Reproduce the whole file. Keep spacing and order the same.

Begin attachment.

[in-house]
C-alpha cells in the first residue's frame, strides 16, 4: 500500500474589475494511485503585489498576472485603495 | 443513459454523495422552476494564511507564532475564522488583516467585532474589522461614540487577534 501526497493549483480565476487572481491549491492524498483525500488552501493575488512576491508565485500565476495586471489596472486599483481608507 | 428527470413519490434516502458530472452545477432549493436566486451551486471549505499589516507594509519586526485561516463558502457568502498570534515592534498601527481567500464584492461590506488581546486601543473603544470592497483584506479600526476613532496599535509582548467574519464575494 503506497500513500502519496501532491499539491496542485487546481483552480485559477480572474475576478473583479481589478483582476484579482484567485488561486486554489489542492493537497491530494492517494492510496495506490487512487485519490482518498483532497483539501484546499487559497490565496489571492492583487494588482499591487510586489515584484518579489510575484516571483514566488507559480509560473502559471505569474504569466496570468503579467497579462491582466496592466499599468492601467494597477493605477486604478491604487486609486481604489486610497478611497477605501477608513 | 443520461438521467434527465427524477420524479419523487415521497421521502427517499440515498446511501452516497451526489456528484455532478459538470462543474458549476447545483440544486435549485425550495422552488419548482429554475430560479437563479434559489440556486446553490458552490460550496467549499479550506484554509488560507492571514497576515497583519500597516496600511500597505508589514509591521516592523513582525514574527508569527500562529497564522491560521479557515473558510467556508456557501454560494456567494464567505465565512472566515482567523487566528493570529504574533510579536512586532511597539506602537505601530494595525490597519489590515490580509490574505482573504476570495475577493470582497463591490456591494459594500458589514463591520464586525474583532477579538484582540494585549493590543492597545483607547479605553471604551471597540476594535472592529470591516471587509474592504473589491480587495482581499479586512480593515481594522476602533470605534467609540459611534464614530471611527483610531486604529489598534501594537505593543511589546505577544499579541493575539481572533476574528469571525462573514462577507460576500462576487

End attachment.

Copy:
[in-house]
C-alpha cells in the first residue's frame, strides 16, 4: 500500500474589475494511485503585489498576472485603495 | 443513459454523495422552476494564511507564532475564522488583516467585532474589522461614540487577534 501526497493549483480565476487572481491549491492524498483525500488552501493575488512576491508565485500565476495586471489596472486599483481608507 | 428527470413519490434516502458530472452545477432549493436566486451551486471549505499589516507594509519586526485561516463558502457568502498570534515592534498601527481567500464584492461590506488581546486601543473603544470592497483584506479600526476613532496599535509582548467574519464575494 503506497500513500502519496501532491499539491496542485487546481483552480485559477480572474475576478473583479481589478483582476484579482484567485488561486486554489489542492493537497491530494492517494492510496495506490487512487485519490482518498483532497483539501484546499487559497490565496489571492492583487494588482499591487510586489515584484518579489510575484516571483514566488507559480509560473502559471505569474504569466496570468503579467497579462491582466496592466499599468492601467494597477493605477486604478491604487486609486481604489486610497478611497477605501477608513 | 443520461438521467434527465427524477420524479419523487415521497421521502427517499440515498446511501452516497451526489456528484455532478459538470462543474458549476447545483440544486435549485425550495422552488419548482429554475430560479437563479434559489440556486446553490458552490460550496467549499479550506484554509488560507492571514497576515497583519500597516496600511500597505508589514509591521516592523513582525514574527508569527500562529497564522491560521479557515473558510467556508456557501454560494456567494464567505465565512472566515482567523487566528493570529504574533510579536512586532511597539506602537505601530494595525490597519489590515490580509490574505482573504476570495475577493470582497463591490456591494459594500458589514463591520464586525474583532477579538484582540494585549493590543492597545483607547479605553471604551471597540476594535472592529470591516471587509474592504473589491480587495482581499479586512480593515481594522476602533470605534467609540459611534464614530471611527483610531486604529489598534501594537505593543511589546505577544499579541493575539481572533476574528469571525462573514462577507460576500462576487